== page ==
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FROM THE CALL OF ABRAHAM TO THE BIRTH OF CHRIST; EMBRAC
ING 1921 YEARS.
Call of Abraham. Institution of Circumcision, and establishment of the Jewish Church.
Destruction of the cities of the plain. State of religion in the world.
ABRAHAM was born in the 2008th year of the world; 352 years after the flood, and 1996 years before Christ. He was the son of Terah; and the tenth, in a direct line, from Noah. His ancestors lived in Ur of the Chaldees; whence his father came into Mesopotamia, expelled, if we may credit a traditionary account recorded in the book of Judith, by the idolaters, for his worship of the true God. Even they, however, were seduced into the heaven-provoking abomination, and bowed down, to some extent to idols. " Your father,” said God, by Joshua, “dwelt on the other side of the flood (the Euphrates) in old time; even Terah, the father of Abraham and the father of Nahor; and they served other gods.” Besides Abraham, Terah had two sons, Nahor and Haran, and one daughter, Sarai, who became Abraham's wife. Though she was his sister she was of a different mother. Haran was the father of Lot and died in Ur.
As the nations were becoming corrupt with amazing rapidity, and true religion was in danger of being extinct in the world, God selected this family to be the depository of truth. He appeared to Abraham in the 75th year of his age, directed him to leave his country and his kindred, and go to a land he would show him, and promised that he would bless him and give him a numerous posterity, and that in him all the families of the earth should be blessed. This was the third time that the covenant of grace had been revealed by God to his Church. It was first made known to Adam and Eve, when the Lord assured them that the seed of the woman should bruise the serpent's head. It
was renewed with Noah and his sons, when they came out of the ark. And now, it was presented to Abraham with still greater fulness. Christ was promised from his loins; and in him, it was declared, that all the families of the earth should be blessed. This was a great Era in the Church.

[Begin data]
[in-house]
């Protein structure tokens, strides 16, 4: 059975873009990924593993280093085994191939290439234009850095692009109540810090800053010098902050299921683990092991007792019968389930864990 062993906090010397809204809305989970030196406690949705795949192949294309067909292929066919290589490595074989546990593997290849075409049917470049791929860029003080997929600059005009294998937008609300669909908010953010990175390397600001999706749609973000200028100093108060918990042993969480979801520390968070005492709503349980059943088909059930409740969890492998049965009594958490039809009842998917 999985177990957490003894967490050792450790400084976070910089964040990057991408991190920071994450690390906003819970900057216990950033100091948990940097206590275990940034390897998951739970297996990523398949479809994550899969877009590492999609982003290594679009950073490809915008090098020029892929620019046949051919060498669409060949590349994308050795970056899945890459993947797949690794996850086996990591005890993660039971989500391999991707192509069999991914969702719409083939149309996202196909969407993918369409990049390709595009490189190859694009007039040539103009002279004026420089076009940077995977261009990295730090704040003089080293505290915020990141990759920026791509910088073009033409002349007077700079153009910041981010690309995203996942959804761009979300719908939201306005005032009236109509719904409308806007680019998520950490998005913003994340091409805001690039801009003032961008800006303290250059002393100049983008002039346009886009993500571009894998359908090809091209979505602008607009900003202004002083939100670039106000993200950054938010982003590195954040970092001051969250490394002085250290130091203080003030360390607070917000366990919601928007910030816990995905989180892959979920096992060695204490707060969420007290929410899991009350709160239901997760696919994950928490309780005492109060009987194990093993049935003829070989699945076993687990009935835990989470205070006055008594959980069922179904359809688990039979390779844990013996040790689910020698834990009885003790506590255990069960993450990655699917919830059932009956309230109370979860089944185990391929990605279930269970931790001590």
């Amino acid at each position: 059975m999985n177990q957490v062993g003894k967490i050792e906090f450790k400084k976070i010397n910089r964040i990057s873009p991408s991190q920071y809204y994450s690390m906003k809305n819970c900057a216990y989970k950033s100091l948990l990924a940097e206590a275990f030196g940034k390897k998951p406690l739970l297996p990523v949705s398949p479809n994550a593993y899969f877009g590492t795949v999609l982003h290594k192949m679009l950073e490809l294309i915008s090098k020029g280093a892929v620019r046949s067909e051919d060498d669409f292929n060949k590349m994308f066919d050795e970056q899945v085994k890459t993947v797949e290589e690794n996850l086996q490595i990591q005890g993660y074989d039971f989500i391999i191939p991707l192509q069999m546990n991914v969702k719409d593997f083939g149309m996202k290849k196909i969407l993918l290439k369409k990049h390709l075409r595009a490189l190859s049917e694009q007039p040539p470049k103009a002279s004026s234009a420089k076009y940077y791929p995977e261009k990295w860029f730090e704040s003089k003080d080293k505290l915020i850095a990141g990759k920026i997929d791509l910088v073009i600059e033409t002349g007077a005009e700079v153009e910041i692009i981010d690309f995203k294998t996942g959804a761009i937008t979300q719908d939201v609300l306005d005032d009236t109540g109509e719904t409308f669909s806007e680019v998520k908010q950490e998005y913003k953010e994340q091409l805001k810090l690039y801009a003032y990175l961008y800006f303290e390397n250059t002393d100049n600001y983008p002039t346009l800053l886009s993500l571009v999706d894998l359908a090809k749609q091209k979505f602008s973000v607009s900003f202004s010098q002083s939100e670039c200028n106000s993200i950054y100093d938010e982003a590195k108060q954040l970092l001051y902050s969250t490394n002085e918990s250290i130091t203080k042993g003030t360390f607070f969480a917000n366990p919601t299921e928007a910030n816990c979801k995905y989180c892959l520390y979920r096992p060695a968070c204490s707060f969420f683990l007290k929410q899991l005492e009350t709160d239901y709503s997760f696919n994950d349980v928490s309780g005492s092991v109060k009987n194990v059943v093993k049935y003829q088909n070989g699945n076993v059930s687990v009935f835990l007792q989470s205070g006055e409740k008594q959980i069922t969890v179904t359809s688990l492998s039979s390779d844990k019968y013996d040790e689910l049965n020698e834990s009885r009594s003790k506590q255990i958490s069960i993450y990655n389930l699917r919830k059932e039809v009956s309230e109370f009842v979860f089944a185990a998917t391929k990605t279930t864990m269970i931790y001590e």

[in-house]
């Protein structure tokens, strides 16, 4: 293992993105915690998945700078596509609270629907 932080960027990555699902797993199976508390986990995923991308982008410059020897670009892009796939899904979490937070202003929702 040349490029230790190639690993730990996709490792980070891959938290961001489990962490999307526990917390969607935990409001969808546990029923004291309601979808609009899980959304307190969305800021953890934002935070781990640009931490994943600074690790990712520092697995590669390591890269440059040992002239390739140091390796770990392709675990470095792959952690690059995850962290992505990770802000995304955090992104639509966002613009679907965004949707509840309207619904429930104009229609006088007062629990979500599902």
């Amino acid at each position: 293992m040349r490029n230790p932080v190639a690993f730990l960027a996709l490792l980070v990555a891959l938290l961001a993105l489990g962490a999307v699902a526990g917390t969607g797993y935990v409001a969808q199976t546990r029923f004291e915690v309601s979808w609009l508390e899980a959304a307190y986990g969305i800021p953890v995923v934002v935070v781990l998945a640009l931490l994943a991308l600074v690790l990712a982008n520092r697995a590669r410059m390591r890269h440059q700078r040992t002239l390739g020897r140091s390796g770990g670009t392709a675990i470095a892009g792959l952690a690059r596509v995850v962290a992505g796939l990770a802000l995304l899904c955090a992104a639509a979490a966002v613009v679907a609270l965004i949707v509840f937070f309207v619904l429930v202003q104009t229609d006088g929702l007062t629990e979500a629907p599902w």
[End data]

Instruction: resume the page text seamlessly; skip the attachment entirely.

Confiding in the word of the Lord, this pious patriarch took Sarai his wife, and Lot, his brother's son, and all their substance, passed to Sichem, in the land of Canaan, and there built an altar unto the Lord. There again God appeared to him, and renewed covenant with him. Finding a grievous famine in the land, he went to Egypt, where he came near losing his wife, because she was very beautiful, and was known only as his sister. But God interposed for her rescue, and made his power and his wrath known to the Egyptians. When the famine had ceased, Abraham returned to Canaan, laden with much wealth, and divided the land with Lot. There he became a man of great substance and strength: having 318 servants in his household, and being able to wage effectual war with the plundering nations around him. God often appeared to him; assuring him that he was his shield and his exceeding great reward; accepting his sacrifices and confirming the promises. On a certain occasion Melchisedec, king of Salem, a priest of the most high God, met him and blessed him in the name of the most high God, possessor of heaven and earth.
But though Abraham believed the word of the Lord, that in his seed should all the families of the earth be blessed, yet so long was the promised heir delayed, that he foolishly took to himself Hagar, his Egyptian maid; and became the father of a son whom he called Ishmael. But this was not the promised seed. So far were all the nations from being blessed in him, that the angel of the Lord prophesied concerning him, “ He will be a wild man, his hand will be against every man, and every man's hand against him." His posterity, the Arabs, have, to this day, been thieves and robbers, unsubdued by any people.